“There are two kinds of people in the world. Those with loaded guns and those that dig. You dig”.

Blondie to Tuco in the 1966 movie, The Good, the Bad and the Ugly

The increased number and sophistication of litigation analytical programs calls to mind the above line from one of my favorite movies,

It makes perfect sense for business people to lead practice groups, law firms and even corporate legal departments. But lawyers are held back by hubris and an antiquated business structure.
 
 
Kate Tompkins is the Practice Group Leader of Latrobe GPM’s Intellectual Property Group. And she is not a practicing lawyer; she doesn’t even have a JD.
 
Marlene Gebauer and Greg Lambert recently interviewed Tompkins on their Geek In Review Podcast. If you don’t subscribe to this podcast, I strongly recommend it. It’s always interesting and enlightening.


Continue Reading Can a Non-JD Professional Head a Practice Group? A Law Firm? The (Gasp) GC Office?

According to a recent article by Gregg Wirth in Thompson Reuters Legal Executive Institute, the notion of the fancy traditional downtown office of law firms is fundamentally changing. And with it ultimately, in my view, the nature of the profession. Three immediate factors are driving this change: partners are embracing remote work, the trickle-down effect on the use of technology, and a new emphasis on cutting costs. All three of these factors will change how lawyers view tech and working from a central.


Continue Reading Law Firms Reduce Office Space: Three Reasons It’s Important

LAS VEGAS, January 4, 2021 —LAWCLERK, the leading online marketplace for freelance lawyers, announced the rollout of a subscription based program to boost the working relationship between busy attorneys and a nationwide network of talented freelance lawyers. 

I continue to be amazed by how many legal product and service providers don’t seem to grasp the need for simple, intuitive products and services. Products and services that address real pain points of their customers in the legal space. Those who supply consumer products and services get this. And let’s face it, there is a world of difference between how many in legal tech seem to think versus how those in consumer tech view the world.


Continue Reading Legal Product and Service Providers: Think Differently

It’s early January, which for me means CES, the giant consumer electronics show.  (CES used to Stand for Consumer Electronics Show but now it’s just CES). CES calls itself the world’s largest and most important tech event, where the entire technology ecosystem gathers to conduct business, launch products, build brands, and network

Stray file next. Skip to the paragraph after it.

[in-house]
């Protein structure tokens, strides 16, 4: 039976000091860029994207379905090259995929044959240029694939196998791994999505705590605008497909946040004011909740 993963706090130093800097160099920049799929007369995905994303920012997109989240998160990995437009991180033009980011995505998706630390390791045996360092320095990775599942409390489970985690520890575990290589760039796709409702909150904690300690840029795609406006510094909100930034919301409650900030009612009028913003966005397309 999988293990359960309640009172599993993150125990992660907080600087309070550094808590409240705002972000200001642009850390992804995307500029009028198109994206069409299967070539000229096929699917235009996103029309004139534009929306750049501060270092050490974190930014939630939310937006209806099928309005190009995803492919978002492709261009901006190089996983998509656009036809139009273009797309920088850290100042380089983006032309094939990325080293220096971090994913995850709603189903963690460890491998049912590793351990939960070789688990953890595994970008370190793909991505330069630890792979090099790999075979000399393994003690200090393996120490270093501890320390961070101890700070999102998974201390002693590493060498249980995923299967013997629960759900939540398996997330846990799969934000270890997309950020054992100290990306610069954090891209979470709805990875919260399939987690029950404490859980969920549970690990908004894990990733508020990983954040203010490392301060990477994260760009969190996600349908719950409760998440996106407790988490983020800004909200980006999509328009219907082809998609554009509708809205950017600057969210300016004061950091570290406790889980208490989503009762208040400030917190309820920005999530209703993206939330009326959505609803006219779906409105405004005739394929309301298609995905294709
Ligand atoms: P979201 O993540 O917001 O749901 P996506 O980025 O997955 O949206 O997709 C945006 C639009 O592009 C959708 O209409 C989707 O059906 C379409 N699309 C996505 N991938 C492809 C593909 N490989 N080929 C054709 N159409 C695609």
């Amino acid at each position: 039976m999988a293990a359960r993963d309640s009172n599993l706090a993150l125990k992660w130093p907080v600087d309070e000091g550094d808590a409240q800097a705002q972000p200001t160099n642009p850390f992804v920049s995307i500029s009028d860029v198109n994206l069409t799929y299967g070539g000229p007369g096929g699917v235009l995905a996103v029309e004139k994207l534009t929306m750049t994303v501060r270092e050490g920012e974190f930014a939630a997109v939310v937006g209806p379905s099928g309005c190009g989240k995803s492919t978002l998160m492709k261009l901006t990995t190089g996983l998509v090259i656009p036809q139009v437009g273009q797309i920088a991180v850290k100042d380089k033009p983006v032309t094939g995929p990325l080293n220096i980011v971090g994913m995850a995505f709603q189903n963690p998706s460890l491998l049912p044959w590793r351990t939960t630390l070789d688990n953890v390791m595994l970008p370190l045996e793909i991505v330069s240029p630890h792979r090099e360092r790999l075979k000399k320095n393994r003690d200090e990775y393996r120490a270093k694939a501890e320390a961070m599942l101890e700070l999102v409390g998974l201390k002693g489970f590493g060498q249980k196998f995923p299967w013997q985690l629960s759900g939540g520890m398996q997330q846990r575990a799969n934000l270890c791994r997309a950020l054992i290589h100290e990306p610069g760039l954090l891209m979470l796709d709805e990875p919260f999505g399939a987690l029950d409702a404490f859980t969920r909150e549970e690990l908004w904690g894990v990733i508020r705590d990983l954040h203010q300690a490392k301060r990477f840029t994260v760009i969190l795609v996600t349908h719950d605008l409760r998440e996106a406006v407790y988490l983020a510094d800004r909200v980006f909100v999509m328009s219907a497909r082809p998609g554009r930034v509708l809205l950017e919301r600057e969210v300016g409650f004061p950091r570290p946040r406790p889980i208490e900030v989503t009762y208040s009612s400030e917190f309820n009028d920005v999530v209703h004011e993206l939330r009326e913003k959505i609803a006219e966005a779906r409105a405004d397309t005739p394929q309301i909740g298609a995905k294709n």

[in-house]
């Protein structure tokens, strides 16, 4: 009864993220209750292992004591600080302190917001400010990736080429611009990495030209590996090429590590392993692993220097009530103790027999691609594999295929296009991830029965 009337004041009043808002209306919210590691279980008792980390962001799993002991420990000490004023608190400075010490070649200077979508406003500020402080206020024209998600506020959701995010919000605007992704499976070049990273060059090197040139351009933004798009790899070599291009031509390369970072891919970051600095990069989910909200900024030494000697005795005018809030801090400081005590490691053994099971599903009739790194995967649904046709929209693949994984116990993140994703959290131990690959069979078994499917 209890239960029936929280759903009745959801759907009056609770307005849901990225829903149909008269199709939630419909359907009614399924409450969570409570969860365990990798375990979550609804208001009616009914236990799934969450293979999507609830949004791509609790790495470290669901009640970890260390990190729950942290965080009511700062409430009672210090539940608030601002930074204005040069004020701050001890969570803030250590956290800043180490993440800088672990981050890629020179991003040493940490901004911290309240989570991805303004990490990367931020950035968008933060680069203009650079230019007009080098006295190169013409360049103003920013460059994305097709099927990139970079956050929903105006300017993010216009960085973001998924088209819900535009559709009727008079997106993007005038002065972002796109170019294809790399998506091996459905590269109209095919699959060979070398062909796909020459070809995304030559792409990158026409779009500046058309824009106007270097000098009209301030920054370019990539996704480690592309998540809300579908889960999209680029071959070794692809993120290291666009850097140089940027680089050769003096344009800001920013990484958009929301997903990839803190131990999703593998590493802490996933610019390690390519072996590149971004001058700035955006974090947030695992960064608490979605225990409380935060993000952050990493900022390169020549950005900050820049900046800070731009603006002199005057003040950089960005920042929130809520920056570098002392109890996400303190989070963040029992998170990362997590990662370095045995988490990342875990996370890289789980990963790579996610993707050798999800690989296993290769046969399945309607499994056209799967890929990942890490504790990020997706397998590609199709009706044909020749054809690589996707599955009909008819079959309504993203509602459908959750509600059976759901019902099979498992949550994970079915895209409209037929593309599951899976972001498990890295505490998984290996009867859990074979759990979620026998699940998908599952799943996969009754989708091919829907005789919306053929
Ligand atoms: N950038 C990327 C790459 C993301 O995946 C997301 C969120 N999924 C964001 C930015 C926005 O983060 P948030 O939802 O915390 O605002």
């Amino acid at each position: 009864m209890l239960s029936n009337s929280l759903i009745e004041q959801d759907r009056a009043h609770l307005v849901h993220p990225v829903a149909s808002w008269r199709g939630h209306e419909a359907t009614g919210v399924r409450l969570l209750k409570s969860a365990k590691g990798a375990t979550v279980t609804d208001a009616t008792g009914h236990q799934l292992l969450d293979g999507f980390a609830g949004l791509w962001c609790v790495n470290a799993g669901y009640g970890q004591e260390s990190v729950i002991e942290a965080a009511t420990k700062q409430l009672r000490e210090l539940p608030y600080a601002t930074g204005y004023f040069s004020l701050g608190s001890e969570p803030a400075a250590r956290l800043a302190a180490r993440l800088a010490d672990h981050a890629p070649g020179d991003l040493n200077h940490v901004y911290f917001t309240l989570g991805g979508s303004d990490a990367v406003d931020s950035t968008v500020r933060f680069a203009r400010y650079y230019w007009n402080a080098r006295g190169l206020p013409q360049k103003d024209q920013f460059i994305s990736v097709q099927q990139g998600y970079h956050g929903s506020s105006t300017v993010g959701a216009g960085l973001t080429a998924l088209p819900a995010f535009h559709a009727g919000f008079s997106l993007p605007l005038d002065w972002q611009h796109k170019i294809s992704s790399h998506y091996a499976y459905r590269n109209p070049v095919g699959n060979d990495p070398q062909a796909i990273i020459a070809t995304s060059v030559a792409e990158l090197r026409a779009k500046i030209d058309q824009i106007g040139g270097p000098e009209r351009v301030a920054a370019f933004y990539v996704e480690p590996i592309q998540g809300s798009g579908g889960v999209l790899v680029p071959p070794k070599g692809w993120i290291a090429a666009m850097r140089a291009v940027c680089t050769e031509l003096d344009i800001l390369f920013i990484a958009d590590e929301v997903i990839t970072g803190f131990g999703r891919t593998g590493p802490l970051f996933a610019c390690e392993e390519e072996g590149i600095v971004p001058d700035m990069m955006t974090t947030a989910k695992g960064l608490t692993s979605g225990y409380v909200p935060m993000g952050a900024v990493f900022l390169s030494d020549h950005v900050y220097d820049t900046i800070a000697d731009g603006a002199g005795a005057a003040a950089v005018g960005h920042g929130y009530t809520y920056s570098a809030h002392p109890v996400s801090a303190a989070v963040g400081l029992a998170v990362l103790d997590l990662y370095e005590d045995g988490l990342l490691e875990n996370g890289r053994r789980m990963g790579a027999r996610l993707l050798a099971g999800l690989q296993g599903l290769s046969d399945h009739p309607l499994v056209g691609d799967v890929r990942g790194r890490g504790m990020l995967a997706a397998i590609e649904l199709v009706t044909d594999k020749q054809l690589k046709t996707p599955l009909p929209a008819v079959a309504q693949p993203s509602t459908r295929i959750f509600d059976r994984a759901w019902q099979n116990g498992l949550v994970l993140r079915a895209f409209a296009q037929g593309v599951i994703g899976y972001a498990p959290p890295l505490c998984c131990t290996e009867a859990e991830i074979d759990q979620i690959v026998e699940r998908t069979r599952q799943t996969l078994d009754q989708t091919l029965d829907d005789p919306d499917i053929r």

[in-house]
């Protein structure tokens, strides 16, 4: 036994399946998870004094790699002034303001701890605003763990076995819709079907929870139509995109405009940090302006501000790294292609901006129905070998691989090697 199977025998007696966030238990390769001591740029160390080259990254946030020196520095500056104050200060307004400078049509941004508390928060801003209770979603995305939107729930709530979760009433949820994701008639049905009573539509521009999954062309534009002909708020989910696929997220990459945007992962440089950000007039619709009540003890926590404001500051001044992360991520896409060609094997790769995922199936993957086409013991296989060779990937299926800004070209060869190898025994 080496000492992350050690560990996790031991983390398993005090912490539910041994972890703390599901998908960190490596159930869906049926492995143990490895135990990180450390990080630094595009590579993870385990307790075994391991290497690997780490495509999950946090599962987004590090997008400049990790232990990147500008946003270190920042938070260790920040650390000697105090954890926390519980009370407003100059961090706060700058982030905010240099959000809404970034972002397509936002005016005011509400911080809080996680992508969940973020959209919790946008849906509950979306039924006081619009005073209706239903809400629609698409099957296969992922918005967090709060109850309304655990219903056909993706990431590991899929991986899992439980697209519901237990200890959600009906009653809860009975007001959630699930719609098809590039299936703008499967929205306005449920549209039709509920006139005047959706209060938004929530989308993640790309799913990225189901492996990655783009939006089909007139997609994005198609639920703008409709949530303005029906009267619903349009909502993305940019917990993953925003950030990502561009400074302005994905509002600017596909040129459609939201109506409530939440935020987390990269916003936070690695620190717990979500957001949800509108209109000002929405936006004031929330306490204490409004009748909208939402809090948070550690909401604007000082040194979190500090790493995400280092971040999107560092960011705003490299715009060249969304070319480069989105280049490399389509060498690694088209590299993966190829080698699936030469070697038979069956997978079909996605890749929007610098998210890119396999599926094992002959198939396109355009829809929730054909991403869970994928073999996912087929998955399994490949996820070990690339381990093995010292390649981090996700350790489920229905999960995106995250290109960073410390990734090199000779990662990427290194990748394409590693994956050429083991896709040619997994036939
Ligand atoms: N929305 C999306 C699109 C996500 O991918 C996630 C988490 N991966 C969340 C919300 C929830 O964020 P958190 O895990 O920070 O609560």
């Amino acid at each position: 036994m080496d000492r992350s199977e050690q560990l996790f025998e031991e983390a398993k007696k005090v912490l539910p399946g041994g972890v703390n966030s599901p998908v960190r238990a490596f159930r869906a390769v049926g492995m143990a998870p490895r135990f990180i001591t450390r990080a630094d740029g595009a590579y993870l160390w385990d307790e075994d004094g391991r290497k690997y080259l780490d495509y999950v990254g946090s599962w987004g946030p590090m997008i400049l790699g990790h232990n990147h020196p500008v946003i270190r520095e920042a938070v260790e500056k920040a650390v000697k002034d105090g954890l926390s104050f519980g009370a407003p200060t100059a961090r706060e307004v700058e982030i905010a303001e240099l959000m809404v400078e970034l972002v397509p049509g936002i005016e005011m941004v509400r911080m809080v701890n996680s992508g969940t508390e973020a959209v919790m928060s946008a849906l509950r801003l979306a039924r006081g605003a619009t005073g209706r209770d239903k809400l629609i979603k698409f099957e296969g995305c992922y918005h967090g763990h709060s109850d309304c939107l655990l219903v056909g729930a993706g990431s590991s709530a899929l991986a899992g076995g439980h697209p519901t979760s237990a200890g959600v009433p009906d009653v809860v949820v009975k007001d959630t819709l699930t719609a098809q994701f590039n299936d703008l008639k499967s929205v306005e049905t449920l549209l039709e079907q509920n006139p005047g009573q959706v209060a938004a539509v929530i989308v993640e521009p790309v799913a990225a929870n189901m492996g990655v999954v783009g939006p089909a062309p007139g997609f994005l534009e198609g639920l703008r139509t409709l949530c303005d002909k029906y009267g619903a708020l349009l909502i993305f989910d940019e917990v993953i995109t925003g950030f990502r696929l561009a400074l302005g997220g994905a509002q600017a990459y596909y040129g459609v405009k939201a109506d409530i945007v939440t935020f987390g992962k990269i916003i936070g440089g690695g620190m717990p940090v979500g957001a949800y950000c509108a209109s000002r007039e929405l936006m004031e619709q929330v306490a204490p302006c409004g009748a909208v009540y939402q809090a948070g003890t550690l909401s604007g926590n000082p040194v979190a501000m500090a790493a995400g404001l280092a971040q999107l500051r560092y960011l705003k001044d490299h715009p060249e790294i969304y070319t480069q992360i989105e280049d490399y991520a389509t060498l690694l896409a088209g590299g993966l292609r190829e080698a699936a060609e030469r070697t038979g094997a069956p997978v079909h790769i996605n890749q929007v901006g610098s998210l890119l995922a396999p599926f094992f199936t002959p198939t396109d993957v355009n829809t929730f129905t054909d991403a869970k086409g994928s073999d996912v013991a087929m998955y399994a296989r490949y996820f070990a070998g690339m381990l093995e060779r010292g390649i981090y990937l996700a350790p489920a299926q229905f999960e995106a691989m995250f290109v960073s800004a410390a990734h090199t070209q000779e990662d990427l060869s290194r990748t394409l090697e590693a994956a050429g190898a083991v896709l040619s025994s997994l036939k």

Each year I go to CES and come back energized and optimistic. Each year I try to summarize what I learned and how those lessons might apply to legal.


Continue Reading Lessons For Legal: 2021 CES


Many have speculated what the legal world will look like
if and when the pandemic lets up. Some believe we will continue with the virtual world with more and more court proceedings and arbitrations being online. Others think we will go back to the physical in-person world for most activities. But a sizable number believe we will have a hybrid world. This means some participants will be physically present in a courtroom or conference room while others will be online. This hybrid approach reduces risk on the one hand and enhances convenience on the other.
But hybrid may be the least likely alternative.
 


Continue Reading Future Court Proceedings: Online, In-Person or Somewhere In Between?

Are you still using a screen and projector in the courtroom and in your live presentations? If so, this is one you might want to change.

As lawyers and all in the legal business, we are constantly called on to persuade, teach and communicate with others. Like us, most of the people we interact with consume content in ways many lawyers have been slow to adopt. This can put us at a disadvantage.


Continue Reading Still Using a Screen and Projector: Think Again

Amidst all the reports of downturns in the legal business with firms cutting pay and furloughing staff, there are bright spots.

I recently talked with Kristin Tyler, one of the founders of LAWCLERK, and one of the more astute observers of the innovation and legal tech scene. She had lots of good news about LAWCLERK. She also had some interesting observations of where legal may be going–a subject that seems to be on many pundits’ minds these days. It’s always good to hear, though, from someone actually in the business.


Continue Reading For Some in the Legal Community, Business Is Good

Ch-ch-ch-ch-changes

Turn and face the strange

Changes David Bowie 1971

I went back to my old law firm for an open house this week. It was the first time I had been there since leaving the firm to blog, consult, and practice law on my own. My former partners were very welcoming but curious about how I was doing. If I liked what I was doing and happy with the change. In a word, my answer was absolutely. My only regret is that I didn’t make the change sooner.

Change is sometimes particular hard for lawyers. I can’t tell you how many unhappy lawyers I know who can’t just seem to make the decision to change. To do something different, to do something they really want to do. I know, I was one.


Continue Reading Dithering About Career Change? Three Life Lessons That Will Help